Afghanistan to offer two more GSM licences

Khoja has some ambitious plans to tap into any continuing growth in Afghanistan’s economy ahead of the entry of further competition.

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By  Tawanda Chihota Published  April 25, 2005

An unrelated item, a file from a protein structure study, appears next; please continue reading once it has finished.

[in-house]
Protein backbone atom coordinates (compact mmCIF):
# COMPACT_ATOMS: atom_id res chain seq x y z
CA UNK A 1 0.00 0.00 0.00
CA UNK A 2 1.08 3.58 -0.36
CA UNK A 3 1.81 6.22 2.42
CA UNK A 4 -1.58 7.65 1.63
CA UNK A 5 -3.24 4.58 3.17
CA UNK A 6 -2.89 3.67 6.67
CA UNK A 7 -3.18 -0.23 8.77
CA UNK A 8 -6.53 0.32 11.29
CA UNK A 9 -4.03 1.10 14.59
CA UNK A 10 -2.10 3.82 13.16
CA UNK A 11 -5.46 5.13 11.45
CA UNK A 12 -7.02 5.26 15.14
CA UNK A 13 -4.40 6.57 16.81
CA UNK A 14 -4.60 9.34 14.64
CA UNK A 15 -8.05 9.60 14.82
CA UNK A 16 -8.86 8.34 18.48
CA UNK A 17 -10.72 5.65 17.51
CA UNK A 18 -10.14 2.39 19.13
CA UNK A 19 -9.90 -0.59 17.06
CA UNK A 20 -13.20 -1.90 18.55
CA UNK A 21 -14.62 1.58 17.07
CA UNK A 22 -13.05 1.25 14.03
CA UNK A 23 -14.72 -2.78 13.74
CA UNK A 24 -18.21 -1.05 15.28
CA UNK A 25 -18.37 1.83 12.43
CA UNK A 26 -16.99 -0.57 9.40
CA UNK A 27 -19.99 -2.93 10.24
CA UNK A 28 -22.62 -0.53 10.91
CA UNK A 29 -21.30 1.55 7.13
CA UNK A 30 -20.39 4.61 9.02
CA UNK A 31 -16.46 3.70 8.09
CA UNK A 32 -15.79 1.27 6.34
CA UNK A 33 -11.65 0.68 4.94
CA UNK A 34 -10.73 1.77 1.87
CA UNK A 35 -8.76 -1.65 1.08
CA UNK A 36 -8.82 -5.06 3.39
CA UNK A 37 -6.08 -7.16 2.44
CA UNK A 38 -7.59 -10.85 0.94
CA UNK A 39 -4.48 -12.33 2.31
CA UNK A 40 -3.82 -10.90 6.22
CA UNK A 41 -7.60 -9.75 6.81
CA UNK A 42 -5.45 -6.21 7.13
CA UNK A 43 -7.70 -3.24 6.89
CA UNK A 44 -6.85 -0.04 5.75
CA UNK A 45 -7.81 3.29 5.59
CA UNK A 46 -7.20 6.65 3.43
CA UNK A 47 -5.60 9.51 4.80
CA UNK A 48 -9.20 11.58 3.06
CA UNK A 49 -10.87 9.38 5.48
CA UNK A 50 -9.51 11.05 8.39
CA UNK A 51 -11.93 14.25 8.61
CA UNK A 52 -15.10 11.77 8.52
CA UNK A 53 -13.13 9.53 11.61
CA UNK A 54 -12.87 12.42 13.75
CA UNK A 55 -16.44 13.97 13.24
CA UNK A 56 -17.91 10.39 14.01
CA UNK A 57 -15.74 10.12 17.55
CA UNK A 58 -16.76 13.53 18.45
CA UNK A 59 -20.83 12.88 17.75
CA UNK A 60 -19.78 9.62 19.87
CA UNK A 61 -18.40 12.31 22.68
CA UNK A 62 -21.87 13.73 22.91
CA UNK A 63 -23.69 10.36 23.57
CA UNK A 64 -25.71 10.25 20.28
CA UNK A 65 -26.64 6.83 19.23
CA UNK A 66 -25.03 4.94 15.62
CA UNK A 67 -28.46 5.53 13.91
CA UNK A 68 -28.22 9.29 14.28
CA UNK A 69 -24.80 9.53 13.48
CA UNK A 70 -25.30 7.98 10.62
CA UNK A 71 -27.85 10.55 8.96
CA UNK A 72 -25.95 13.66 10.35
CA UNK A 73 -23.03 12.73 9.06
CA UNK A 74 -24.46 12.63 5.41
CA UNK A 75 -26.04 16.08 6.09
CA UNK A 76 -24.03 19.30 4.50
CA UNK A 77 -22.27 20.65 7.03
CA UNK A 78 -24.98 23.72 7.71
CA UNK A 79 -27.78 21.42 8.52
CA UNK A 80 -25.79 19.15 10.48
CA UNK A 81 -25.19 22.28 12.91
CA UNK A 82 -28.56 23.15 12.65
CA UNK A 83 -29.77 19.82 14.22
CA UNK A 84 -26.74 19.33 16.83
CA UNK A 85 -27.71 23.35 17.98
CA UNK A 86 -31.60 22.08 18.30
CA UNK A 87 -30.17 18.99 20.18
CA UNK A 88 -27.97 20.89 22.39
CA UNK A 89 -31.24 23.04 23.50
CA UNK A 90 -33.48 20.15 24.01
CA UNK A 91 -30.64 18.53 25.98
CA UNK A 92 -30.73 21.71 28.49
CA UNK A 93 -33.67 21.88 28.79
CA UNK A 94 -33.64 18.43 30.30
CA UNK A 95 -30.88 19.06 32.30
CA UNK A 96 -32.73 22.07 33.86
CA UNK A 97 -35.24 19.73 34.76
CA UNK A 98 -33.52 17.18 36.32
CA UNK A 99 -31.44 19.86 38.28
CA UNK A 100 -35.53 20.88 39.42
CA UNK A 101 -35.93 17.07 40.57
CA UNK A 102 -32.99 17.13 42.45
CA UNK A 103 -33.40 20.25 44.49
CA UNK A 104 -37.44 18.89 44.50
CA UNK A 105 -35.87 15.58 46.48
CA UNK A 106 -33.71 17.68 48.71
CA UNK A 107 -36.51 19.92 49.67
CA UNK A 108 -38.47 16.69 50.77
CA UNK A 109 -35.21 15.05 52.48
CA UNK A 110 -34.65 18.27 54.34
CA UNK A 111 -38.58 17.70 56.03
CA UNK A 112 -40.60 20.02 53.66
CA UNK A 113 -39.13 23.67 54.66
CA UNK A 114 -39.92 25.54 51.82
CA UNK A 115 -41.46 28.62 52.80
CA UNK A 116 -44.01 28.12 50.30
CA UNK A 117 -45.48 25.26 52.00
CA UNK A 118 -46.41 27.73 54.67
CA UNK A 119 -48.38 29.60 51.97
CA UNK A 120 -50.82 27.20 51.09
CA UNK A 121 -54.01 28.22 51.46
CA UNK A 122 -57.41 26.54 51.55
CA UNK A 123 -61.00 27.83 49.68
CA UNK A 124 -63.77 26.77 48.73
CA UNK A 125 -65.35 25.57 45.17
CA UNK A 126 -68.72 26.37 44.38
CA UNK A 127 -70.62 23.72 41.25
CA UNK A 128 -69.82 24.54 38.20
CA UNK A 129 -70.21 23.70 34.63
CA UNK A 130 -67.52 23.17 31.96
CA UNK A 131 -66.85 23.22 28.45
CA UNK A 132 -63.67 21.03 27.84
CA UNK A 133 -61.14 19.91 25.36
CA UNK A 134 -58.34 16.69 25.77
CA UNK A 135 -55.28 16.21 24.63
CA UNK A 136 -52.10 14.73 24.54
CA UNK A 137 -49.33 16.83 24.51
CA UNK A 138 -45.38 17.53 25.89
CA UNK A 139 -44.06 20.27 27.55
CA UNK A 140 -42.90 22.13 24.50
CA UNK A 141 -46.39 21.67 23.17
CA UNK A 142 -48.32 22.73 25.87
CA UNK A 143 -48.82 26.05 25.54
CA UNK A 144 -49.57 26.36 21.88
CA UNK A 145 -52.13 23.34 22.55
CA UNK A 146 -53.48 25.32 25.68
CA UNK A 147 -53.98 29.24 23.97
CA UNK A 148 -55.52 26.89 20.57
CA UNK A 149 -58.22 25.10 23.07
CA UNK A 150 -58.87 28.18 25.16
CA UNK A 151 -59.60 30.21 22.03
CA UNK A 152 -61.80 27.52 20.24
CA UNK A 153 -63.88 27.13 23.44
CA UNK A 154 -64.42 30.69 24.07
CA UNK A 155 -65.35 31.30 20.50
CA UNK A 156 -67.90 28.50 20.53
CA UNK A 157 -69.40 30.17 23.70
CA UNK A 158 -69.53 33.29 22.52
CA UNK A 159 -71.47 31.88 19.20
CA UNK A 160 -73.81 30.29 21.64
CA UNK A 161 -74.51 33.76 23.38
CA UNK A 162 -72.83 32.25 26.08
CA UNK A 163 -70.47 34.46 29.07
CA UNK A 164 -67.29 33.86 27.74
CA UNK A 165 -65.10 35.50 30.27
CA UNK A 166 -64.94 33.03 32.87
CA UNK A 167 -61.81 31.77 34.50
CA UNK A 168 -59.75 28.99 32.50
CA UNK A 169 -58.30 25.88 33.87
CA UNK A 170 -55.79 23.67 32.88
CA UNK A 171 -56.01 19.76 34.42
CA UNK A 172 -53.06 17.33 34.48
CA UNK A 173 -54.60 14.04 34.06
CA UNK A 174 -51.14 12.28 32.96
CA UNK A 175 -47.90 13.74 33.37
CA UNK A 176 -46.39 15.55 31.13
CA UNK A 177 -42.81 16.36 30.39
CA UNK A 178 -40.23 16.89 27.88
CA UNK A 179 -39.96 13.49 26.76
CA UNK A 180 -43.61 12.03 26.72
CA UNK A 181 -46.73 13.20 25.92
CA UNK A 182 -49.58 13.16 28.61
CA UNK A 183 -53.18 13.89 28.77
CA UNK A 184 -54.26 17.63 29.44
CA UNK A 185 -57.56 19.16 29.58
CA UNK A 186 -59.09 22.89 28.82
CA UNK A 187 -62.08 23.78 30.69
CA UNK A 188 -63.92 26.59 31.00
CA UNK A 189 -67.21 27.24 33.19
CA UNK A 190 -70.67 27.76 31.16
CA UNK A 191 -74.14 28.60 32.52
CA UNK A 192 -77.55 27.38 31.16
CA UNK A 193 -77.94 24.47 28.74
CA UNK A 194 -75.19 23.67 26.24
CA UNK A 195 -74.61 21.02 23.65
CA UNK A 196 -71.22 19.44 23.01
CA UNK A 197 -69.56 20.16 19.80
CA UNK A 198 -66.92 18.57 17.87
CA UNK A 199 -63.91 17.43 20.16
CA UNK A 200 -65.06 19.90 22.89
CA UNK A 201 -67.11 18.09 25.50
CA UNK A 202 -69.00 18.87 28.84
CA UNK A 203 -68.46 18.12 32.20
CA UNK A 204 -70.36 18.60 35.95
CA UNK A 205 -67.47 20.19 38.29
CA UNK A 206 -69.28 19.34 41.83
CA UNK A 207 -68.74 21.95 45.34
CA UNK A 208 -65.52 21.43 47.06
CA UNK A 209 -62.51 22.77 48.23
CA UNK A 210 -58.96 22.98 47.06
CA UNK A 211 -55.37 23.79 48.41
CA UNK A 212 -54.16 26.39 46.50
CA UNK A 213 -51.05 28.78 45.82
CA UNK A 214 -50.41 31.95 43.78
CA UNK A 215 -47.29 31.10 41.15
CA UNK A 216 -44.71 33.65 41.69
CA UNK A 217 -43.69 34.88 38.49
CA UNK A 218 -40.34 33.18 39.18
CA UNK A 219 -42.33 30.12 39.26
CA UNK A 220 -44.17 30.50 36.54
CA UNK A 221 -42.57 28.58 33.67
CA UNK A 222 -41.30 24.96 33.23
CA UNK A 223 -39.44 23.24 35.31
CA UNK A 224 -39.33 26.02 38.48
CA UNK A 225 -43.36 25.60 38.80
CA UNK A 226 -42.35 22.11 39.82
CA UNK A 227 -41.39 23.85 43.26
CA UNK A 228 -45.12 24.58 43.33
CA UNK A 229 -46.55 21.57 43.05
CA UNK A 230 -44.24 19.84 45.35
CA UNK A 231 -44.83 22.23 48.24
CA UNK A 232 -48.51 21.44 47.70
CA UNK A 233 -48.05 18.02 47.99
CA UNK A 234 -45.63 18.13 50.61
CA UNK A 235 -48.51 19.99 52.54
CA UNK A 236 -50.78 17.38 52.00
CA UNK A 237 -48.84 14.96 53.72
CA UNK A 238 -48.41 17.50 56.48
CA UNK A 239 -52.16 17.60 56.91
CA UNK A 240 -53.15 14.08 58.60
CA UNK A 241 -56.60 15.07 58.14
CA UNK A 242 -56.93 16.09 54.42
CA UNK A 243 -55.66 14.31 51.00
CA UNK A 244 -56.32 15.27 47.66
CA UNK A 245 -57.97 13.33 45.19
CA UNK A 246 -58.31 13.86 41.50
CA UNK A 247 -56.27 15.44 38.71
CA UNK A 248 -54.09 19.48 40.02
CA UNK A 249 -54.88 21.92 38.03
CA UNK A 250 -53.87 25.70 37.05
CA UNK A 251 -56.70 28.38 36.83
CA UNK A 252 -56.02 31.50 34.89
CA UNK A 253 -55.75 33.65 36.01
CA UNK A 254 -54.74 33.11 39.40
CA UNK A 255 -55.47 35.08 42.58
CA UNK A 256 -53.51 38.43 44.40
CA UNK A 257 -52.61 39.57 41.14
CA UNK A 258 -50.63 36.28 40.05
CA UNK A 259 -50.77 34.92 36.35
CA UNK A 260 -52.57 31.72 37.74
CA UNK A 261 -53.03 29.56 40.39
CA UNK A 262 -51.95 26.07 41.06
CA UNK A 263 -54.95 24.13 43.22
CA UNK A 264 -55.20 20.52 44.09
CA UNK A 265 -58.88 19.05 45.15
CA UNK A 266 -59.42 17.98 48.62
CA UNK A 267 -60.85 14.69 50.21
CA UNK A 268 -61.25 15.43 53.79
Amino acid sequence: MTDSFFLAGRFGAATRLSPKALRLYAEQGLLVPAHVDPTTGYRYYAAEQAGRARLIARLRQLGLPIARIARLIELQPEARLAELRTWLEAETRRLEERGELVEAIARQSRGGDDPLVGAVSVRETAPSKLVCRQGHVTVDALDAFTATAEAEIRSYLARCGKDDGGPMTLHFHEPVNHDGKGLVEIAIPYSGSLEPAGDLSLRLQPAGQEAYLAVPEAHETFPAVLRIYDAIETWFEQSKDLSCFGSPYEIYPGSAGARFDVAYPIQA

Afghanistan’s communications ministry has announced that it is to award two further GSM licences. The two incumbent operators; Afghan Wireless Communication (AWCC) and Roshan; which launched GSM services April 2002 and July 2003 respectively, currently count more than 730,000 subscribers between them. Afghanistan will now issue two additional dual-band GSM licences with commercial service set to commence in January 2006. The tender package will be available to interested parties commencing 15 May 2005 from the Telecom Regulatory Board (TRB). A non-refundable 500,000 Afghani (US$11,400) fee is required for the documentation and registration, with the deadline for the submission of bids set as 16 July 2005. It is expected that the final announcement and award of the licences will occur on 22 August 2005. Despite having launched later than AWCC, Roshan’s CEO Karim Khoja said that the operator was serving 330,000 of Afghanistan’s estimated 600,000 mobile users at the beginning of this year. He expects 1 million Afghans to have mobiles by the end of the year. Khoja has some ambitious plans to tap into any continuing growth in Afghanistan’s economy ahead of the entry of further competition. For one, he sees an opportunity to use mobile communications to help revitalise Afghanistan’s strategic role in trade in Central Asia. Roshan has concentrated its base stations in hubs where commercial activity has traditionally clustered. It has also bought additional licences in neighbouring countries, Tajikistan and Uzbekistan, and designed the network to provide coverage along major trading routes leading to their borders. Eventually, Khoja hopes traders and shopkeepers will start using their phones not just for plain calls, but to manage their supply chains and, through mobile payment technology, offer an alternative means for customers to purchase products when ATMs and banks are short on the ground.

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